[Transcranial magnetic stimulation as an alternative to electroshock therapy in treatment resistant depressions. A literature review]

Fortschr Neurol Psychiatr. 1997 Dec;65(12):540-9. doi: 10.1055/s-2007-996361.
[Article in German]


Transcranial magnet stimulation (TMS) is a low-risk method for direct and localised stimulation of the cerebral cortex. For several years it has played an important part in measurements of the central motor conduction time (magnetically evoked potentials/MEP). Further technical and methodological developments, such as high-frequency (rapid rate TMS/rTMS) or triggered stimulation have led to broad scientific application of this method. Electric convulsive therapy (ECT) has proved its value in the treatment of various psychiatric disorders, especially in pharmaco-resistant depression. The therapeutic mechanism is actually unclear. However, the generalised convulsive fit appears to be the precondition for the therapeutic effect. A disadvantage lies in the risk inherent in the necessary general anaesthesia and the possible side effects, such as transitory states of confusion and transient mnestic deficits. Bearing in mind the possibility that TMS could have the same effects as ECT due to stimulations below the convulsion threshold or to the direct or indirect stimulations of so-called disorder-specific key regions, several pilot studies and some controlled studies have been published during the past three years on its efficacy in depressive disorders. The results were reported on and critically evaluated. The results of this survey of the literature on the subject is that (r)TMS does not represent an alternative to ECT in the therapy of pharmaco-resistant depressions. Due to its slight and only transient antidepressive effect, (r)TMS is also, in our opinion, not suitable as so-called add-on therapy as a complement to antidepressant medication.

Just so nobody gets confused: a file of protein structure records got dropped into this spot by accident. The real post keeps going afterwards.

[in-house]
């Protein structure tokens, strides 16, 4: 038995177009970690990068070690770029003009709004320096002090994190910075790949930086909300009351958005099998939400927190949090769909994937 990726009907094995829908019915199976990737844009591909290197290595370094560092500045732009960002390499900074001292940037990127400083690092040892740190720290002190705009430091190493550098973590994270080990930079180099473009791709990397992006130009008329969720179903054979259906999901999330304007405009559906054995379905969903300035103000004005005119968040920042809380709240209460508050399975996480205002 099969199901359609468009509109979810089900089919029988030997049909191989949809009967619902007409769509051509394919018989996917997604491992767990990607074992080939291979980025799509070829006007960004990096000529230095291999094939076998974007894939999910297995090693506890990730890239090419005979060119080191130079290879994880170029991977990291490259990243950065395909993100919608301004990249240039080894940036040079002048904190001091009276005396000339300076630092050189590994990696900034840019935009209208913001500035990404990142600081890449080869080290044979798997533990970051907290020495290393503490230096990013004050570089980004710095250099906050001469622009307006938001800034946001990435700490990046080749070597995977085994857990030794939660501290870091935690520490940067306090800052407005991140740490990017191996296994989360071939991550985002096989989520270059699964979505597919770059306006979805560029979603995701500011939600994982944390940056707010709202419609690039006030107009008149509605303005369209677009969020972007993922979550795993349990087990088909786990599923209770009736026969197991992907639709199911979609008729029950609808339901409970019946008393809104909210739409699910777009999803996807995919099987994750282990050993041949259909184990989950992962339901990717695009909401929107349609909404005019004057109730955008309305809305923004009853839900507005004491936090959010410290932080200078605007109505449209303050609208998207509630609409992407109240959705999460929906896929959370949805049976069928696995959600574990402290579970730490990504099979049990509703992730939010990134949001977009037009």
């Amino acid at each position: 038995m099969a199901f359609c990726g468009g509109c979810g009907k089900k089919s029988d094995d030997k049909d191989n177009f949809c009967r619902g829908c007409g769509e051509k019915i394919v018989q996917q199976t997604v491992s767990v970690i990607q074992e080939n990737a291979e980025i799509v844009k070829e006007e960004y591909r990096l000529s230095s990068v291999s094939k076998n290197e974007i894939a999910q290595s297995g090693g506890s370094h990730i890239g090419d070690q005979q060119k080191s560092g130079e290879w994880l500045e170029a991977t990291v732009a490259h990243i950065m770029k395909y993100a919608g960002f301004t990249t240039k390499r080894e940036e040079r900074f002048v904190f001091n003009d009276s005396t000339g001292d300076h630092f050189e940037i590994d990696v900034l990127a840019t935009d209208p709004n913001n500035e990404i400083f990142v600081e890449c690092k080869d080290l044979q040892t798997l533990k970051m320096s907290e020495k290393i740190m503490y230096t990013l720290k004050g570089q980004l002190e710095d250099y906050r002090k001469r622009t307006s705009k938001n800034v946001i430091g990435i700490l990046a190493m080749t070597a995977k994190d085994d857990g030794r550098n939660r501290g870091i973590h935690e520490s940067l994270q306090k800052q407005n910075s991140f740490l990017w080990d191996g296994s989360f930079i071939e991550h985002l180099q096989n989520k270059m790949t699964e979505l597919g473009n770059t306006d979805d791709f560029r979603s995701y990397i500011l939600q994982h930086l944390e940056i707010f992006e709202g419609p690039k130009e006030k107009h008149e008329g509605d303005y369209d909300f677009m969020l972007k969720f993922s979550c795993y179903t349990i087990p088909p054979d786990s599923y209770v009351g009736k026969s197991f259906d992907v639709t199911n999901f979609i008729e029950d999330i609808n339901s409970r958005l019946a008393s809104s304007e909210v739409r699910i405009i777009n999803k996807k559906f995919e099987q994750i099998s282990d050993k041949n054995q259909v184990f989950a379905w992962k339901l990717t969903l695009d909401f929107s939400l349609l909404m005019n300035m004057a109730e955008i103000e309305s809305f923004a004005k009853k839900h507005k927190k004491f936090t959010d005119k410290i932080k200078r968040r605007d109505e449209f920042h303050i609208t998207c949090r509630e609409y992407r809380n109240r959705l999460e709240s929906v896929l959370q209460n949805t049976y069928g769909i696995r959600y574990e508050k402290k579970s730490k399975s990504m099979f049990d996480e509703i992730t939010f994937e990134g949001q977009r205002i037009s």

Publication types

  • English Abstract
  • Review

MeSH terms

  • Depressive Disorder / therapy*
  • Drug Resistance
  • Electromagnetic Fields*
  • Electroshock*
  • Humans